"Pay up, Penumbra." Risque turned a smirk Penumbra’s way.

"Oh, sure, you would want me to pay now." Penumbra pulled a purse out of her calf length boots and produced three silver coins, each one with the heraldry of the King of Graymane marking both sides of the coin. Sighing heavily, Penumbra handed the coins over to her captain. "I’ll have to owe you the rest."

"That pelt of yours would fetch me the rest." Risque huffed as her friend’s face heated up with surprise.

"Not Likely!" Penumbra hissed, sticking out her purplish-red tongue in defiance.

The approach of the stranger made them both cease the conversation for a more serious tone.

"Are you Risque?" the rough-faced gentleman asked.

"Aye, I am Risqué, that’s with a long ‘a’ sound, and unless you have a job for us then I have nothing to offer you." Risque took a sip of her ale and waited for the gentleman to decide.

"Then it is you I seek, for the offer still stands, two thousand crowns." The man produced a large bag from underneath his cloak and tossed it on the table in front of the three.

Risque finally looked up into the face of her would-be client. His pulled over brown hood hid most of the features from her, but she could still make out the eyes of man terrified for his life.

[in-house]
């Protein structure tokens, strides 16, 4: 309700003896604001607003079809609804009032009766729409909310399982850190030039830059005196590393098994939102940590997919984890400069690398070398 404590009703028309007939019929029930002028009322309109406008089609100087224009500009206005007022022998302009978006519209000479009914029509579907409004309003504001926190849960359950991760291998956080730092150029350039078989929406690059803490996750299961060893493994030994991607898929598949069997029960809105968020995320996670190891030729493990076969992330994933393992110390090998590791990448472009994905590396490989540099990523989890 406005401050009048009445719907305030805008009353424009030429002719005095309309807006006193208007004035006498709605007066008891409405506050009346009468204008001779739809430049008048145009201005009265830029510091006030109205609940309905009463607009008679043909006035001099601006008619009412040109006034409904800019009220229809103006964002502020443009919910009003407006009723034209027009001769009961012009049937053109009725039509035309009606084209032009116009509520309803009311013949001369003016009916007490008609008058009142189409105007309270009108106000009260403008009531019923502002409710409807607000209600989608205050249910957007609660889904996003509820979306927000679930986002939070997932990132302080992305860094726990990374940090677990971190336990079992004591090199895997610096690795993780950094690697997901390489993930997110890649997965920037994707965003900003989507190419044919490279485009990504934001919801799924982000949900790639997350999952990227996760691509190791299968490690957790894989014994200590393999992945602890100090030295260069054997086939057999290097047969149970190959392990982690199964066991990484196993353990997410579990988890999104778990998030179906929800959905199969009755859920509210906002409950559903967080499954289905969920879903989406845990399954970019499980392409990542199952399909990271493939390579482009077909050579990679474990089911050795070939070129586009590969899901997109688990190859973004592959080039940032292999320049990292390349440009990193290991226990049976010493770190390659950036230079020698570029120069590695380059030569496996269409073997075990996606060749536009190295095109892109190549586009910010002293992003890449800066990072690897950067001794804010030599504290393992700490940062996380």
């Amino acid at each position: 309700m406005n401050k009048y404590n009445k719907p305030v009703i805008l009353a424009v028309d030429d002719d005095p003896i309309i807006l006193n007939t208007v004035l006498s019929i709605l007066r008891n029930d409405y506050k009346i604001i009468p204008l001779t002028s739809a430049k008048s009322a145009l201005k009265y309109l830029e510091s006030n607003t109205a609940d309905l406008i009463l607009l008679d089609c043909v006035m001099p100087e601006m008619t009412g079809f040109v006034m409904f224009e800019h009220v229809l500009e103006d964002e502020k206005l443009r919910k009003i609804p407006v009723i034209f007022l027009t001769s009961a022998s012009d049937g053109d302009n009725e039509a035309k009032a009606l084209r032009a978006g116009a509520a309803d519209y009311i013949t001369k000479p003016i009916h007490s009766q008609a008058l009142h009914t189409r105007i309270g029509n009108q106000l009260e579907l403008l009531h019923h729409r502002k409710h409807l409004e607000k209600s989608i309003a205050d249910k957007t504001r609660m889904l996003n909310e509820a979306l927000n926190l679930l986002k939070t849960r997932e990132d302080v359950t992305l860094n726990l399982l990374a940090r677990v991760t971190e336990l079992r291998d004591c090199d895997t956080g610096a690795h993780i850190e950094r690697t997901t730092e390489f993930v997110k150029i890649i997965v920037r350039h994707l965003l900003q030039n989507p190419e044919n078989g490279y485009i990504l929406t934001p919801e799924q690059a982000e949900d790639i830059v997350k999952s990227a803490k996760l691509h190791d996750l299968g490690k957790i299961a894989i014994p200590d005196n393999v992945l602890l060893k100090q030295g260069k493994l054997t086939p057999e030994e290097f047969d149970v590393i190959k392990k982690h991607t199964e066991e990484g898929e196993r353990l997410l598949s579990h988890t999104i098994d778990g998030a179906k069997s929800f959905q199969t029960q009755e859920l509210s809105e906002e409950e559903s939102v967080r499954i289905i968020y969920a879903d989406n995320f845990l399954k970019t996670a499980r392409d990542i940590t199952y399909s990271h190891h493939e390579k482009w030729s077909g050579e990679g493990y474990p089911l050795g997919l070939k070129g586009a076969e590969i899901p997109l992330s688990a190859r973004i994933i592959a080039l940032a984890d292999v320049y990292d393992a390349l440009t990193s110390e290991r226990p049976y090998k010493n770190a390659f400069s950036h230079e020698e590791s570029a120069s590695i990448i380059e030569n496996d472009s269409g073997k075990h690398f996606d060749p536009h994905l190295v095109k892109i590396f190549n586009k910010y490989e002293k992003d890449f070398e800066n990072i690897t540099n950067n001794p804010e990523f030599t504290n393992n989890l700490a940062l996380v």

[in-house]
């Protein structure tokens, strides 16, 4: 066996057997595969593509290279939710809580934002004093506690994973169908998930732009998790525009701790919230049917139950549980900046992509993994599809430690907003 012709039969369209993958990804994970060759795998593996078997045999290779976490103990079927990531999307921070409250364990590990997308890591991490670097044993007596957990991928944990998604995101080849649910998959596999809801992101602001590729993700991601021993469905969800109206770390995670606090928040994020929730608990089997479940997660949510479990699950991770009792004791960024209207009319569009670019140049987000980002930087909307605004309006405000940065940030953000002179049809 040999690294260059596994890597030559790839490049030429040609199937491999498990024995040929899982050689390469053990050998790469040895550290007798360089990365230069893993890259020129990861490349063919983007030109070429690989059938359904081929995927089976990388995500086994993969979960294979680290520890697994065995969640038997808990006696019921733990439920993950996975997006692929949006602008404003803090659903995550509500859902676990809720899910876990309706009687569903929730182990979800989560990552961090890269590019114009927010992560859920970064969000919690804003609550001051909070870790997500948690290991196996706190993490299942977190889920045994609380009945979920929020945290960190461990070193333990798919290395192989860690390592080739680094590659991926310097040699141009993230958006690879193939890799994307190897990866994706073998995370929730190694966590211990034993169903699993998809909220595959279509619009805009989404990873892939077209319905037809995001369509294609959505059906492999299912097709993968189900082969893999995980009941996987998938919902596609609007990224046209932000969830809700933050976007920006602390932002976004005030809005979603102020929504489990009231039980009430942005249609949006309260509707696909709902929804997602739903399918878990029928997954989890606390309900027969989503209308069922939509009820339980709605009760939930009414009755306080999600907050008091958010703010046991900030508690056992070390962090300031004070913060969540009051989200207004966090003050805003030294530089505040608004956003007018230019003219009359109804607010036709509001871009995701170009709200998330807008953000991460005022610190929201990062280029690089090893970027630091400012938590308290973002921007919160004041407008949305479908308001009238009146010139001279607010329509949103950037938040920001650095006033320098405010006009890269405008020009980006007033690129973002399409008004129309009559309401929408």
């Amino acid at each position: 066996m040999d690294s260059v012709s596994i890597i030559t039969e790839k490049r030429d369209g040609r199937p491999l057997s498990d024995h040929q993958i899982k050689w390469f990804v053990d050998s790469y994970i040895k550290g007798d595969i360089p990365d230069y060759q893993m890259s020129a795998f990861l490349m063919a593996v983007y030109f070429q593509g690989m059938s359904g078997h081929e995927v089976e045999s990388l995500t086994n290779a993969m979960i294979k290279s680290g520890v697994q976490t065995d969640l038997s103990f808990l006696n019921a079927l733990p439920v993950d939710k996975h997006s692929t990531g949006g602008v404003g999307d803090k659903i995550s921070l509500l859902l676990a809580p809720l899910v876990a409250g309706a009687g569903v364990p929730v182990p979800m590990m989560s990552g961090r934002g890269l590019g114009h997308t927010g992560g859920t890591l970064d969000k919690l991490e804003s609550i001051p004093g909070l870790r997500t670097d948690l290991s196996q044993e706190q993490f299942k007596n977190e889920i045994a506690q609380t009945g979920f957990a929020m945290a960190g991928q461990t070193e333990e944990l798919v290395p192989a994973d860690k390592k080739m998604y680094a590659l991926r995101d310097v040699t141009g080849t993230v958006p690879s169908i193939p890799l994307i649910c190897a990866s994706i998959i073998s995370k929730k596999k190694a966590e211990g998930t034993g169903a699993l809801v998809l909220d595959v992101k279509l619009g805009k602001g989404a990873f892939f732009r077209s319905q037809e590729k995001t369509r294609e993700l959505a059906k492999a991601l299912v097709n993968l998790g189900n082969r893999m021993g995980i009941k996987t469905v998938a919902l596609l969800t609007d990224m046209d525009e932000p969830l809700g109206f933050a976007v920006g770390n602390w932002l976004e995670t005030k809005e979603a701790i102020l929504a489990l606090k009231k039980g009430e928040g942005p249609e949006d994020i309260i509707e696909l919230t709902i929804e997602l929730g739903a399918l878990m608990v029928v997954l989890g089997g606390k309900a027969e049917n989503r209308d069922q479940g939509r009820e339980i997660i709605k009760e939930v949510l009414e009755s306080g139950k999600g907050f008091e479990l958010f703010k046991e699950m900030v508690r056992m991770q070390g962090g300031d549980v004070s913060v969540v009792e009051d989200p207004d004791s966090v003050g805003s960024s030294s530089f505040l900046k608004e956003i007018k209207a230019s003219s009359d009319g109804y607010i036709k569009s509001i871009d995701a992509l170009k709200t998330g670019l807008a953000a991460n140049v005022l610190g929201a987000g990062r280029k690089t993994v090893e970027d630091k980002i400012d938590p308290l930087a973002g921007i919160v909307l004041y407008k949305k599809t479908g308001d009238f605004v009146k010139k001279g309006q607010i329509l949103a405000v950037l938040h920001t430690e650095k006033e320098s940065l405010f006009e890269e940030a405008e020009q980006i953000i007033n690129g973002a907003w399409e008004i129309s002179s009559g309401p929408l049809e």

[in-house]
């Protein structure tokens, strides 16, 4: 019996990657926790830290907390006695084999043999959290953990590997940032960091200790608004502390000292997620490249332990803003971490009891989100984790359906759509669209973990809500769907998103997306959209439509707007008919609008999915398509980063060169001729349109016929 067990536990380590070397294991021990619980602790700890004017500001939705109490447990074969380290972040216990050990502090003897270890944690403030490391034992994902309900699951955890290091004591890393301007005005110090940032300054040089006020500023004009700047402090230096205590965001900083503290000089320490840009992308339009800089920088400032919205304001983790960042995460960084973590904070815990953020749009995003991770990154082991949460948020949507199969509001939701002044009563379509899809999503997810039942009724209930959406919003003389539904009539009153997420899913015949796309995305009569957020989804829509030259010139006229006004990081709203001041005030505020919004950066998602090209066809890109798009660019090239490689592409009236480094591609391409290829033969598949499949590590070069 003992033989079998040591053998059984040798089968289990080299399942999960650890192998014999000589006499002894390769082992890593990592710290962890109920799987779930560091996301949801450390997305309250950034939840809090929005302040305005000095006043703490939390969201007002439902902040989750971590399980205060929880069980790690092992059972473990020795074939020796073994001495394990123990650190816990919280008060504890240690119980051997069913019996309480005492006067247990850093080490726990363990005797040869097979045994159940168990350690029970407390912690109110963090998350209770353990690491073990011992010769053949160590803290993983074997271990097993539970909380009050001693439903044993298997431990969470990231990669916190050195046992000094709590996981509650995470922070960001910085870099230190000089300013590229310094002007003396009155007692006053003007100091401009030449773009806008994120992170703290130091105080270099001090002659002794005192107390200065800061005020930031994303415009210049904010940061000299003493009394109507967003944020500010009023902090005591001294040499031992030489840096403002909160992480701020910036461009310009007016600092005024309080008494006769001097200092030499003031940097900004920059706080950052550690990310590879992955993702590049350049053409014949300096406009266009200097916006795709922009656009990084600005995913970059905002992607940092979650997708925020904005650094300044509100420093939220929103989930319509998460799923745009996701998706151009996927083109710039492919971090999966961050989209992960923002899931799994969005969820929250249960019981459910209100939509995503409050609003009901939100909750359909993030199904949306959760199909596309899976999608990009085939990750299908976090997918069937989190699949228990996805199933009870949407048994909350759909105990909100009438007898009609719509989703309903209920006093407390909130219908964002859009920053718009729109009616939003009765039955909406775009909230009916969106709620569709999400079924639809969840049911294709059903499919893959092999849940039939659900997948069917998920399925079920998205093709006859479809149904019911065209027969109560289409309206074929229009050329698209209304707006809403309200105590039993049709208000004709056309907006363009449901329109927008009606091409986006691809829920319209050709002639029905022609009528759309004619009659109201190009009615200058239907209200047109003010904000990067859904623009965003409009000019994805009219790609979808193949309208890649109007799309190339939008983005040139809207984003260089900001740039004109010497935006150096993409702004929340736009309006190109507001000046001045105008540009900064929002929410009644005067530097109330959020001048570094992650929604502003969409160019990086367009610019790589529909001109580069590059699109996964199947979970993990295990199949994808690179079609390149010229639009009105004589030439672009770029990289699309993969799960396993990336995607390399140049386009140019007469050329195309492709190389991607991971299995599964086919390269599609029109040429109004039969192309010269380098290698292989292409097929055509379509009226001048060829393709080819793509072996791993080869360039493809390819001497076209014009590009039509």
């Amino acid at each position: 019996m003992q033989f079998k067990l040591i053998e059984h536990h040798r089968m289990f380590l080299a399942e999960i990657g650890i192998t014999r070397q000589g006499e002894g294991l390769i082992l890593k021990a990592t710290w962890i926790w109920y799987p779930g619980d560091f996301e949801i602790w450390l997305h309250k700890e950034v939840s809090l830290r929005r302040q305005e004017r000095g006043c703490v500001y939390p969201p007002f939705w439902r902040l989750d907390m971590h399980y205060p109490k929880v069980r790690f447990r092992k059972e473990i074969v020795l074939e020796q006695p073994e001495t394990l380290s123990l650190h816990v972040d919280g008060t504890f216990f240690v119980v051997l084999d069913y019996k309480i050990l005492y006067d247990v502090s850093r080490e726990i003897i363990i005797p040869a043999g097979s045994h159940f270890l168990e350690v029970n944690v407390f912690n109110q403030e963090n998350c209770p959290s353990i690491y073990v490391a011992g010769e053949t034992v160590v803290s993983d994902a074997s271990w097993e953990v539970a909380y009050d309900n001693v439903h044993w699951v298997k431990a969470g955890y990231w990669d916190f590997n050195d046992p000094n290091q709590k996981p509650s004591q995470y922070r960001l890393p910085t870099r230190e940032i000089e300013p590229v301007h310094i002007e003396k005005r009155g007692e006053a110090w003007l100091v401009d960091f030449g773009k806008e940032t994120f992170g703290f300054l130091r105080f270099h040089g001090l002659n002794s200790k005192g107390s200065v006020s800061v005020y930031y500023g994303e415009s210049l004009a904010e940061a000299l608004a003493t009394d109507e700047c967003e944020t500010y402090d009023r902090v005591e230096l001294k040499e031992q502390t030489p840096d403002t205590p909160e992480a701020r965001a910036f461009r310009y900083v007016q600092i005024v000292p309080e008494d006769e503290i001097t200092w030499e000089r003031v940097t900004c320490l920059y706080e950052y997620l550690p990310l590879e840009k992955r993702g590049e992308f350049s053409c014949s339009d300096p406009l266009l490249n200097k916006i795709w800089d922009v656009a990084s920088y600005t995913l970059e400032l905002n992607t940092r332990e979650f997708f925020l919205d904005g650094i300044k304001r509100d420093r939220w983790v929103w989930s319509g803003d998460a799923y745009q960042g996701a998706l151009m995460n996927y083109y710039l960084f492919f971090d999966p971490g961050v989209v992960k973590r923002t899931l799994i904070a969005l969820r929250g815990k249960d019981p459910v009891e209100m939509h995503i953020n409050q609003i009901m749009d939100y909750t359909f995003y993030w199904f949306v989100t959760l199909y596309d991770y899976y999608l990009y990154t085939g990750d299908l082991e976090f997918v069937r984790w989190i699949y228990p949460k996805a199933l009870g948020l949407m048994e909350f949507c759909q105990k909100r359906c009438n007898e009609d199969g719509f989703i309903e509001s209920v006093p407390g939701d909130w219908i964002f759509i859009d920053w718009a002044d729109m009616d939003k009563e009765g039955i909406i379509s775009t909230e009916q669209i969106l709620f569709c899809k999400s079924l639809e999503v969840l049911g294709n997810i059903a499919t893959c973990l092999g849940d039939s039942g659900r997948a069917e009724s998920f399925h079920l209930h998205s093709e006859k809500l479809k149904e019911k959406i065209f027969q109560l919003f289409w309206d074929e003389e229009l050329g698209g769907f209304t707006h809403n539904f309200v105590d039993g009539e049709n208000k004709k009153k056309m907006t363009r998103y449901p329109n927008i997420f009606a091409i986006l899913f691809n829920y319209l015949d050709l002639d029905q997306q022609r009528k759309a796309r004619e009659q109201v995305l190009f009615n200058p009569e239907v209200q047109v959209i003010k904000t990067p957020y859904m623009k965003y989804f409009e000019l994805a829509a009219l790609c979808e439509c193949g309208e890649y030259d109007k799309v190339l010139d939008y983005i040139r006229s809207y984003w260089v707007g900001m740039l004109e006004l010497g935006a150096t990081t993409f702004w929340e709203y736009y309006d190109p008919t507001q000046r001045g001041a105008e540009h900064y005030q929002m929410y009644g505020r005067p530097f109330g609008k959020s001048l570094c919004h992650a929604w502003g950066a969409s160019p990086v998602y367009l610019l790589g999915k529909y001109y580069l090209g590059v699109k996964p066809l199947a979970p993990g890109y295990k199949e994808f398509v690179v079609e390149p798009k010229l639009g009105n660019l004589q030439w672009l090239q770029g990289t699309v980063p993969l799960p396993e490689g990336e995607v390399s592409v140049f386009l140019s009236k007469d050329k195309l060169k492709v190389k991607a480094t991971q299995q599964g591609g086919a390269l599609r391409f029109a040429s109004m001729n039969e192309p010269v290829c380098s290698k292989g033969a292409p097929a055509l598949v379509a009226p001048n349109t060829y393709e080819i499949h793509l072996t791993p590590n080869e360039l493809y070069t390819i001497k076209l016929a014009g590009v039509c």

Penumbra’s hand snaked over the tabletop to shake the purse. The hard jingle of coinage and weight were enough to satisfy her. Ellorian still had his doubts, "Risqué."

"We’ll do it." Risque shot out before Ellorian could try to persuade her otherwise again. Risqué looked again at Ellorian in her most assuring look. Ellorian cast his eyes back towards the minstrel hiding his own fears for the worst.

"Then return here in three days with the item and I will pay the other half." The man turned and left the three to settle their own affairs, crossing the room to sit with another who wore a similar robe.

Risqué listened to the minstrel a little while before finally excusing herself to go outside, Ellorian followed shortly after.